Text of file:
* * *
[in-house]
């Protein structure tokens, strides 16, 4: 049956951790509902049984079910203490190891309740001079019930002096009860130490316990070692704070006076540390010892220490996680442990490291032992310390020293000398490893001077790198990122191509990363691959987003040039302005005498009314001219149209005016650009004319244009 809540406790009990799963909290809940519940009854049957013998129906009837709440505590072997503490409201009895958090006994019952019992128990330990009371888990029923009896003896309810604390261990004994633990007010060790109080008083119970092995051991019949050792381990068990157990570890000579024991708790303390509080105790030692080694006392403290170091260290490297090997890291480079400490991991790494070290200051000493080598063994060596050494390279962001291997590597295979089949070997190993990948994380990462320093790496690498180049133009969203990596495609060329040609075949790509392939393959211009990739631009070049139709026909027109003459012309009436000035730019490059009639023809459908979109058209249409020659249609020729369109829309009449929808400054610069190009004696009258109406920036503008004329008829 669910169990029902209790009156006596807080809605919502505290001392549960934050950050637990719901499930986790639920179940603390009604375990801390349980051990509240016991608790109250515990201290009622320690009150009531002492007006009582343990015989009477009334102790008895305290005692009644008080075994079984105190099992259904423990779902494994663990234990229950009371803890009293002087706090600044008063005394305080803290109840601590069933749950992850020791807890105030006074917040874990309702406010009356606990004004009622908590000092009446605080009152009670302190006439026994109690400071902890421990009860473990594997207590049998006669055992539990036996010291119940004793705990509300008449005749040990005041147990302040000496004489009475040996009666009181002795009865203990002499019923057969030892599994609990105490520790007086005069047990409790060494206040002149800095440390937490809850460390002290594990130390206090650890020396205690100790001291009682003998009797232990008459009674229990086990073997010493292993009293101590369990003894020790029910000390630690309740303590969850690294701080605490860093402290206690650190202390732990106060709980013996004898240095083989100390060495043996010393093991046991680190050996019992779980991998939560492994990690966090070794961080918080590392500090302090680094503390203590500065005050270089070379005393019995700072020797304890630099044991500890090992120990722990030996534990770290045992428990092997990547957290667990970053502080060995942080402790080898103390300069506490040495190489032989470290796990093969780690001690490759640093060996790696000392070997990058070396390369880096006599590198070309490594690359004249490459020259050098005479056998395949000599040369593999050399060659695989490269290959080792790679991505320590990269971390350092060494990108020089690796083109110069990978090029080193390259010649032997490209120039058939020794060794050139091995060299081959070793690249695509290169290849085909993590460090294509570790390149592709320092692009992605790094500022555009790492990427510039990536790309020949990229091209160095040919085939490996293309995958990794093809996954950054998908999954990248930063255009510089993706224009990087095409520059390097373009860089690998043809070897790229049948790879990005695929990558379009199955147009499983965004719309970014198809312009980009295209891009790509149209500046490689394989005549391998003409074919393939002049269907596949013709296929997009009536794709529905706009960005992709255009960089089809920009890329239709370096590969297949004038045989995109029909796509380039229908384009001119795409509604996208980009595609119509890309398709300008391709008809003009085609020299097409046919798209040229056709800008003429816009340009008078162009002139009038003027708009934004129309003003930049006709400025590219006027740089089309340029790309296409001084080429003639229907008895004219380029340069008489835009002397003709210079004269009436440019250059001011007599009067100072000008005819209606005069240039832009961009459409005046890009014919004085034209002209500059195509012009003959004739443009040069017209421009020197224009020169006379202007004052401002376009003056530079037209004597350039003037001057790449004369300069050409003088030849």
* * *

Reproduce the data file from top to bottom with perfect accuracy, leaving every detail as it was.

[in-house]
């Protein structure tokens, strides 16, 4: 049956951790509902049984079910203490190891309740001079019930002096009860130490316990070692704070006076540390010892220490996680442990490291032992310390020293000398490893001077790198990122191509990363691959987003040039302005005498009314001219149209005016650009004319244009 809540406790009990799963909290809940519940009854049957013998129906009837709440505590072997503490409201009895958090006994019952019992128990330990009371888990029923009896003896309810604390261990004994633990007010060790109080008083119970092995051991019949050792381990068990157990570890000579024991708790303390509080105790030692080694006392403290170091260290490297090997890291480079400490991991790494070290200051000493080598063994060596050494390279962001291997590597295979089949070997190993990948994380990462320093790496690498180049133009969203990596495609060329040609075949790509392939393959211009990739631009070049139709026909027109003459012309009436000035730019490059009639023809459908979109058209249409020659249609020729369109829309009449929808400054610069190009004696009258109406920036503008004329008829 669910169990029902209790009156006596807080809605919502505290001392549960934050950050637990719901499930986790639920179940603390009604375990801390349980051990509240016991608790109250515990201290009622320690009150009531002492007006009582343990015989009477009334102790008895305290005692009644008080075994079984105190099992259904423990779902494994663990234990229950009371803890009293002087706090600044008063005394305080803290109840601590069933749950992850020791807890105030006074917040874990309702406010009356606990004004009622908590000092009446605080009152009670302190006439026994109690400071902890421990009860473990594997207590049998006669055992539990036996010291119940004793705990509300008449005749040990005041147990302040000496004489009475040996009666009181002795009865203990002499019923057969030892599994609990105490520790007086005069047990409790060494206040002149800095440390937490809850460390002290594990130390206090650890020396205690100790001291009682003998009797232990008459009674229990086990073997010493292993009293101590369990003894020790029910000390630690309740303590969850690294701080605490860093402290206690650190202390732990106060709980013996004898240095083989100390060495043996010393093991046991680190050996019992779980991998939560492994990690966090070794961080918080590392500090302090680094503390203590500065005050270089070379005393019995700072020797304890630099044991500890090992120990722990030996534990770290045992428990092997990547957290667990970053502080060995942080402790080898103390300069506490040495190489032989470290796990093969780690001690490759640093060996790696000392070997990058070396390369880096006599590198070309490594690359004249490459020259050098005479056998395949000599040369593999050399060659695989490269290959080792790679991505320590990269971390350092060494990108020089690796083109110069990978090029080193390259010649032997490209120039058939020794060794050139091995060299081959070793690249695509290169290849085909993590460090294509570790390149592709320092692009992605790094500022555009790492990427510039990536790309020949990229091209160095040919085939490996293309995958990794093809996954950054998908999954990248930063255009510089993706224009990087095409520059390097373009860089690998043809070897790229049948790879990005695929990558379009199955147009499983965004719309970014198809312009980009295209891009790509149209500046490689394989005549391998003409074919393939002049269907596949013709296929997009009536794709529905706009960005992709255009960089089809920009890329239709370096590969297949004038045989995109029909796509380039229908384009001119795409509604996208980009595609119509890309398709300008391709008809003009085609020299097409046919798209040229056709800008003429816009340009008078162009002139009038003027708009934004129309003003930049006709400025590219006027740089089309340029790309296409001084080429003639229907008895004219380029340069008489835009002397003709210079004269009436440019250059001011007599009067100072000008005819209606005069240039832009961009459409005046890009014919004085034209002209500059195509012009003959004739443009040069017209421009020197224009020169006379202007004052401002376009003056530079037209004597350039003037001057790449004369300069050409003088030849």